4. The arrival of your first ikura
TE AWA ATUA, THE DEVINE RIVER
For many of us, how we talk about our own period and what we learned when that day came, is so very different to how it was spoken about by our Tīpuna (ancestors).
For our Tīpuna, the arrival of 'the divine river' for the first time was something to be celebrated, because they saw it as an ancient river linking generations of women back to our creation stories. The blood represented our own ancestors and our descendants. When it stopped flowing, it signalled the arrival of new whanau.
Kuia or elders would teach both girls and boys about the mana and tapu of menstruation so by the time a girl's first period arrived, everybody understood its importance and how special it was. It was particularly important for boys to learn, because it was the men who took care of the cooking of food and took on more household duties so that the woman could rest (a tradition that today's society would greatly benefit from re-creating!)
Other beautiful traditions and ceremonies that took place when a girl's ikura first arrived were:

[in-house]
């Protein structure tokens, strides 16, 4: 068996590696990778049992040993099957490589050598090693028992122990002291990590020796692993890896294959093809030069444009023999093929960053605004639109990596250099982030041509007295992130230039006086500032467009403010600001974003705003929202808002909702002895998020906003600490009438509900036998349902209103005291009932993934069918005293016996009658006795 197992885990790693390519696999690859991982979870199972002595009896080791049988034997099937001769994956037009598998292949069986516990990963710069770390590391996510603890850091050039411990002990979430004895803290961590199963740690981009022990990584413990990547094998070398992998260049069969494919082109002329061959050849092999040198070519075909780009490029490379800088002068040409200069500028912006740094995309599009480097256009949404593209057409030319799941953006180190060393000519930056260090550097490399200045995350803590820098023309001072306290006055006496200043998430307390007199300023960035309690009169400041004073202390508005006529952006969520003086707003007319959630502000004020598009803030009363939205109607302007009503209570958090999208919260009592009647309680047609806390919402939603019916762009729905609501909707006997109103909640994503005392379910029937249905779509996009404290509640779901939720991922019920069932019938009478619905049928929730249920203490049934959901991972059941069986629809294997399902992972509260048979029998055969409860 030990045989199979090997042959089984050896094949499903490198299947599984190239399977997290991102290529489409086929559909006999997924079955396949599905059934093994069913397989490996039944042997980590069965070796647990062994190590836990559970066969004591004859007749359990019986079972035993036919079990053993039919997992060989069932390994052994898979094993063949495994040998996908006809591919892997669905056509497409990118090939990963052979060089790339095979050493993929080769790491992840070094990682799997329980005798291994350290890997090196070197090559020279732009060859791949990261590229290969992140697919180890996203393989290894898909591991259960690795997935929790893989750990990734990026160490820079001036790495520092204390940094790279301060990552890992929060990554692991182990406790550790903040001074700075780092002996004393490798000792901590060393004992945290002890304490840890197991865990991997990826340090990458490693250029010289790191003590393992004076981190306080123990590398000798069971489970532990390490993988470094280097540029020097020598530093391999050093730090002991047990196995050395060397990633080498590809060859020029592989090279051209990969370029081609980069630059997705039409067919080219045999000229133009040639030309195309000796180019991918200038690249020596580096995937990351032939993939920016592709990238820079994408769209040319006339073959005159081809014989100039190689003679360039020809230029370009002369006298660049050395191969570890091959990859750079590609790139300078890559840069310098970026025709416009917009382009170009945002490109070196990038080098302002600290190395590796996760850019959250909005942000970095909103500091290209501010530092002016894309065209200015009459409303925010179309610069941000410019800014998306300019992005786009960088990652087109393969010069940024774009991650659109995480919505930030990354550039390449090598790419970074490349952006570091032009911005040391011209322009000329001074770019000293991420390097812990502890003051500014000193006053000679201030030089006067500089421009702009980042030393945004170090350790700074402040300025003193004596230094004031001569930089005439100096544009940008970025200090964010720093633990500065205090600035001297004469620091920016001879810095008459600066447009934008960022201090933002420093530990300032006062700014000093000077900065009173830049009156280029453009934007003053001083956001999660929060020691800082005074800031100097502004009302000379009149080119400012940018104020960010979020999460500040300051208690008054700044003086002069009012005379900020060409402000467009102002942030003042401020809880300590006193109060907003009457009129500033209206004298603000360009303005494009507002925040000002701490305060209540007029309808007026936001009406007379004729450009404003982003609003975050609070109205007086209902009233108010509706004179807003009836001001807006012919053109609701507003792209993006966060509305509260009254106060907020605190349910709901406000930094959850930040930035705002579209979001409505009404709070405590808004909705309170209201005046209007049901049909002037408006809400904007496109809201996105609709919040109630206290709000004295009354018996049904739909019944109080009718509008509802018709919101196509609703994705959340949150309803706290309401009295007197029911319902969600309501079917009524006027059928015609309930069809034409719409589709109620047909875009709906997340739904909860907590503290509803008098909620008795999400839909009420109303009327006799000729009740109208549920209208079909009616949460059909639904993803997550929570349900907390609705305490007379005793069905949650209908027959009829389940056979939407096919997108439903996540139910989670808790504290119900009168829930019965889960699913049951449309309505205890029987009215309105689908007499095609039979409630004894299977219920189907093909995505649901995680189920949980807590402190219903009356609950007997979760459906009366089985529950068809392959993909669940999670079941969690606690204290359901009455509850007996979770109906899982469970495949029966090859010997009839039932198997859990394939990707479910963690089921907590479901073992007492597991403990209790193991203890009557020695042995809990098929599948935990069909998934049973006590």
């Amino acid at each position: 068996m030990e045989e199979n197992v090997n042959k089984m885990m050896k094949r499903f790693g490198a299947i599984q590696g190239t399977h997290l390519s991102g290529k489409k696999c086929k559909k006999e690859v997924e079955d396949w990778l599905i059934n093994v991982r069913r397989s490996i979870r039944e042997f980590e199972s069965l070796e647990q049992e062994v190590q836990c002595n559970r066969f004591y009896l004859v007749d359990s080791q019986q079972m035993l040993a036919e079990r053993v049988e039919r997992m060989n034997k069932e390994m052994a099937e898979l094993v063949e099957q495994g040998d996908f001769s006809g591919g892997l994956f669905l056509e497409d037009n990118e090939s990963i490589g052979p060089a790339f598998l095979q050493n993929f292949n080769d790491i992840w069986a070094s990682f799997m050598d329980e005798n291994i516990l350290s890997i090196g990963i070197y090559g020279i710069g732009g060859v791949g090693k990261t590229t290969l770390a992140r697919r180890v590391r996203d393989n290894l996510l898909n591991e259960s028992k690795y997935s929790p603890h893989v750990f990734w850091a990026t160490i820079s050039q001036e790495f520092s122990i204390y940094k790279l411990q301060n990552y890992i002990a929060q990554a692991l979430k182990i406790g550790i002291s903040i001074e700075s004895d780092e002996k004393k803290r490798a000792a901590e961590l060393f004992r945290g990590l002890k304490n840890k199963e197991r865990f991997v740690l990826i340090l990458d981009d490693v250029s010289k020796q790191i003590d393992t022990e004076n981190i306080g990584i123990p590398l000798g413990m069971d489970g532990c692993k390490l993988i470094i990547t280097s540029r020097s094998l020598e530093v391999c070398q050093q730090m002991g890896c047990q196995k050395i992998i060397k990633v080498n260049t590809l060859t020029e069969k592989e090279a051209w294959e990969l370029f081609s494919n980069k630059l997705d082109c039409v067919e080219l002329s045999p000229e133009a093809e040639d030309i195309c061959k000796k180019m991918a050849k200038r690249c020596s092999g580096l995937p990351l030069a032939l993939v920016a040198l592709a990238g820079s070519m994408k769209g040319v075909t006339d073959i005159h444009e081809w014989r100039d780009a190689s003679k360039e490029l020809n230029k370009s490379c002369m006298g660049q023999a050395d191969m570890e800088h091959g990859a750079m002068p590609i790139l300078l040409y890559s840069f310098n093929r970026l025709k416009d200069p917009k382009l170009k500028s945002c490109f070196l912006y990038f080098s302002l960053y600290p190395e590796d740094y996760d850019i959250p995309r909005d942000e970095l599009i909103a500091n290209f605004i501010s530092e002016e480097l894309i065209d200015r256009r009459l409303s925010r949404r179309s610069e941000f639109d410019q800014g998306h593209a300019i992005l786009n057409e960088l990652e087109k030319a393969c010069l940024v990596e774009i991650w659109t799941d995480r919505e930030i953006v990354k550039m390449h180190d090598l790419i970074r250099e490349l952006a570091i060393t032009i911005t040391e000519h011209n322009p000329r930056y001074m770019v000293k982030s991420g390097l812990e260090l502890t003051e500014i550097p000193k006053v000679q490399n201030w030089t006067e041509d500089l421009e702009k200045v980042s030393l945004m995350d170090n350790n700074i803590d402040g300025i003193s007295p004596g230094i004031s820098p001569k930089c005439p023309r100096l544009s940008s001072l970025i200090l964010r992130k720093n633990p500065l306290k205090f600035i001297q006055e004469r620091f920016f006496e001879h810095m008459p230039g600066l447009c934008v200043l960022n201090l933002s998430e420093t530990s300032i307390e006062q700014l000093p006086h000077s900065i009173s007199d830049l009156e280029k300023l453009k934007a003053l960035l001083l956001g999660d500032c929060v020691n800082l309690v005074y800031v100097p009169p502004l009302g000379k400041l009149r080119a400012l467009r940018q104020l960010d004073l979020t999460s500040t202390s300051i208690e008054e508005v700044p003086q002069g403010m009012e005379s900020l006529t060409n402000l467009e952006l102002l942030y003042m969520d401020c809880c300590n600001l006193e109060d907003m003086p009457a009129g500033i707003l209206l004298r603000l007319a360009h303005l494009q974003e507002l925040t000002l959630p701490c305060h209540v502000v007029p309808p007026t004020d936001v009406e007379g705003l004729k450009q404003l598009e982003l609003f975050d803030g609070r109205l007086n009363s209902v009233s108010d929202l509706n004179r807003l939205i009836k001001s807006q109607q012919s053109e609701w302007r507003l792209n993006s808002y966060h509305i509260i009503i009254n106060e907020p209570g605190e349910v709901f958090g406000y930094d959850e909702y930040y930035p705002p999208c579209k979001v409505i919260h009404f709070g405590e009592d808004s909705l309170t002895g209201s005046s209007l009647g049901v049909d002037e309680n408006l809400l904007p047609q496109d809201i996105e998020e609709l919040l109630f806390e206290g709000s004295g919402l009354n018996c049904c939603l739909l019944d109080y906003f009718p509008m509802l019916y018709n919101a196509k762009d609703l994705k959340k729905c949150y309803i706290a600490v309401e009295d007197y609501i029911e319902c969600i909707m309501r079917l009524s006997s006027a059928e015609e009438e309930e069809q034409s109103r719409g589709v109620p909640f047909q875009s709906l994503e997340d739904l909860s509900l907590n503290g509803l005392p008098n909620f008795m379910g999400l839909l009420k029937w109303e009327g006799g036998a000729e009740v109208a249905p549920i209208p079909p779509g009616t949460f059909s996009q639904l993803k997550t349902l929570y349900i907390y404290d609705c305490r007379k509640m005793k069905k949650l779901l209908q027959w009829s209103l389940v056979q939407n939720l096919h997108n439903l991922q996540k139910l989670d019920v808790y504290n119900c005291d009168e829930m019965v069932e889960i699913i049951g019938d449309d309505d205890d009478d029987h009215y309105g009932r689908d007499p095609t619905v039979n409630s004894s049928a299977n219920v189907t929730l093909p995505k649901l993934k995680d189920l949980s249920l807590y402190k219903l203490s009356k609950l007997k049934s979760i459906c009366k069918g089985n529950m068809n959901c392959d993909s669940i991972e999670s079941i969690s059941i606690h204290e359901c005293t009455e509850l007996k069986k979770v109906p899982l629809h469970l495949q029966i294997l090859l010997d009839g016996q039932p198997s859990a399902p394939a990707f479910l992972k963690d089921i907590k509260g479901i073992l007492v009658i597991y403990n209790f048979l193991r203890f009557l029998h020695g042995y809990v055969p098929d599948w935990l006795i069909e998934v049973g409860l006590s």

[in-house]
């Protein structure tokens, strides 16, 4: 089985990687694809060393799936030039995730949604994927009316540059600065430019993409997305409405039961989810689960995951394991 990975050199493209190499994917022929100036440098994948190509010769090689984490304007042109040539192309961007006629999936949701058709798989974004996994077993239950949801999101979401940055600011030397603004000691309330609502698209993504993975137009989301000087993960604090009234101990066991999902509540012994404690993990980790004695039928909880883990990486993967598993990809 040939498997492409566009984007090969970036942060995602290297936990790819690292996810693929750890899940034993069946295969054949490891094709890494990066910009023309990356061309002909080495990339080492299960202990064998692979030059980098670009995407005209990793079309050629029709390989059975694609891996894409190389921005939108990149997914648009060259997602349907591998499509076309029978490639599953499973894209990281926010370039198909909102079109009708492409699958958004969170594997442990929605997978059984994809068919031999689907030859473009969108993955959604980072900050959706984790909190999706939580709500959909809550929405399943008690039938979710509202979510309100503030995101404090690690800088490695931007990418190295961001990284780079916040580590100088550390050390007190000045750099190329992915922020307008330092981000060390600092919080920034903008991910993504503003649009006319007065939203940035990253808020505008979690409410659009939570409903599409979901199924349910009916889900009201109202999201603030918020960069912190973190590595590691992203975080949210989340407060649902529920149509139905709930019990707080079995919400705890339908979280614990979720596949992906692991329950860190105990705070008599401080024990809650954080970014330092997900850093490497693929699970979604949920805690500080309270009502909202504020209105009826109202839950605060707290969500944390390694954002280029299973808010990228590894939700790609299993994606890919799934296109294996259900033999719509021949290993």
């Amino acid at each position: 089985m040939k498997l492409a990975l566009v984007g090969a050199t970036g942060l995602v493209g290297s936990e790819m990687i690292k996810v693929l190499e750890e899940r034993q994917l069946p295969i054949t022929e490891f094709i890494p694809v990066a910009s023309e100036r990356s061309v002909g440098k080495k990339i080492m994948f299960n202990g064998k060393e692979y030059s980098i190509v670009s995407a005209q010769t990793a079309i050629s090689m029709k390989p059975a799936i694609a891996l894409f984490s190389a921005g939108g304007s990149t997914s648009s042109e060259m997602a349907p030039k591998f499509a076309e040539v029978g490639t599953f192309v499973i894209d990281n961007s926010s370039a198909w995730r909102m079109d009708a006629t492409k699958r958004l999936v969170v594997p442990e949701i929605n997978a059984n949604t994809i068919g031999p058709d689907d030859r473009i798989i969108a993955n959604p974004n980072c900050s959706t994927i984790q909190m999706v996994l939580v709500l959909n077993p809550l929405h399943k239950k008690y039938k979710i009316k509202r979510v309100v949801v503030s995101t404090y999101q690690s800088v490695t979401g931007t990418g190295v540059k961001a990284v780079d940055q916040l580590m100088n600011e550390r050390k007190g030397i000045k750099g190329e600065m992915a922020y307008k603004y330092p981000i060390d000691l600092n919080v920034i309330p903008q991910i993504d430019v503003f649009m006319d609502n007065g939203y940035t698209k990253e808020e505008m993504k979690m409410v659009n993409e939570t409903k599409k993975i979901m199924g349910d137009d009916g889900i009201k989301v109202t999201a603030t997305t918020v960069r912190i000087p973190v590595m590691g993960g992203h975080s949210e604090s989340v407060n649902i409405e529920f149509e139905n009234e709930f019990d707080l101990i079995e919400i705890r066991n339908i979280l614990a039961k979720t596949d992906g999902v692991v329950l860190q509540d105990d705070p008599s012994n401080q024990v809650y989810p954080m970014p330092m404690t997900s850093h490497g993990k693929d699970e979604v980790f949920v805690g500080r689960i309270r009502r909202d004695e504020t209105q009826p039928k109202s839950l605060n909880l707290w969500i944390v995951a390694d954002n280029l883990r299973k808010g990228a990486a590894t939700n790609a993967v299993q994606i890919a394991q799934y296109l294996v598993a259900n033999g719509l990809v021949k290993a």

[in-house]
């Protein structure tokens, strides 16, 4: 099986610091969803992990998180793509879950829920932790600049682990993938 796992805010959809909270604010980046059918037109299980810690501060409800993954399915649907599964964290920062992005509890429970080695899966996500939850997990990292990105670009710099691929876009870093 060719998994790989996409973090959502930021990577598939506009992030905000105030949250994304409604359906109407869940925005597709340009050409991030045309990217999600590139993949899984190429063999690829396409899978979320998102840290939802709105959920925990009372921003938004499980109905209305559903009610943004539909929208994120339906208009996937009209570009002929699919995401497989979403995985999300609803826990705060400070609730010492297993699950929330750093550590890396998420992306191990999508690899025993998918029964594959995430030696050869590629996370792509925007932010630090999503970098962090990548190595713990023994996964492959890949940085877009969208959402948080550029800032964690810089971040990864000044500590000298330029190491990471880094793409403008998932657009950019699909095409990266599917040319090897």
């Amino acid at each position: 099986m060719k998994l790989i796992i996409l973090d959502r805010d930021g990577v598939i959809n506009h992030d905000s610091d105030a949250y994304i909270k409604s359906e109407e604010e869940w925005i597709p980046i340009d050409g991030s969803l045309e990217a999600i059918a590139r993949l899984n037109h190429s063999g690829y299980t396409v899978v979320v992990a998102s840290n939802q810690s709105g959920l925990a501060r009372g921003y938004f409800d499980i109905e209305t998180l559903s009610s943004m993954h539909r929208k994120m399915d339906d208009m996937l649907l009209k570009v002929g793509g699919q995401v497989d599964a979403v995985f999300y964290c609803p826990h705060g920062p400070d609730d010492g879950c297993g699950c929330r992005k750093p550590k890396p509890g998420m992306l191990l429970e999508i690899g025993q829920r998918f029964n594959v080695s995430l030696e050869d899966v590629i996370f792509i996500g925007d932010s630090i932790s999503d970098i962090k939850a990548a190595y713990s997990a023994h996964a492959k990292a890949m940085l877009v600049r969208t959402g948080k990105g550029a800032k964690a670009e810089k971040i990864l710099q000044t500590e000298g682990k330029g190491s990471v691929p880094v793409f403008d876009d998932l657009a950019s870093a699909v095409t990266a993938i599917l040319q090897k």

- The giving of a new name to signify the entry into adulthood
- A gathering of whanau to share a special meal to celebrate
- Gifts would be presented
- Karakia and waiata both performed and learned
- Moko kaue
- Ceremonial cutting of hair and piercing of ears
- Washing of the 'marked clothes' with karakia
- The ceremonial return of menstrual blood to the earth (Papatūānuku) in much the same way a placenta is returned to the earth with the planting of a special tree.
Our Tipuna would go out into the land and bleed straight onto the earth as a gift to Papatūānuku, as they believed the blood carried our ancestors. We know a handful of beautiful wahine who still carry on this tradition, but many of these traditions have been lost sadly, by some whanau. It would be pretty incredible for us to begin to re-tell some of these stories, and incorporate some of these traditions into our whanau.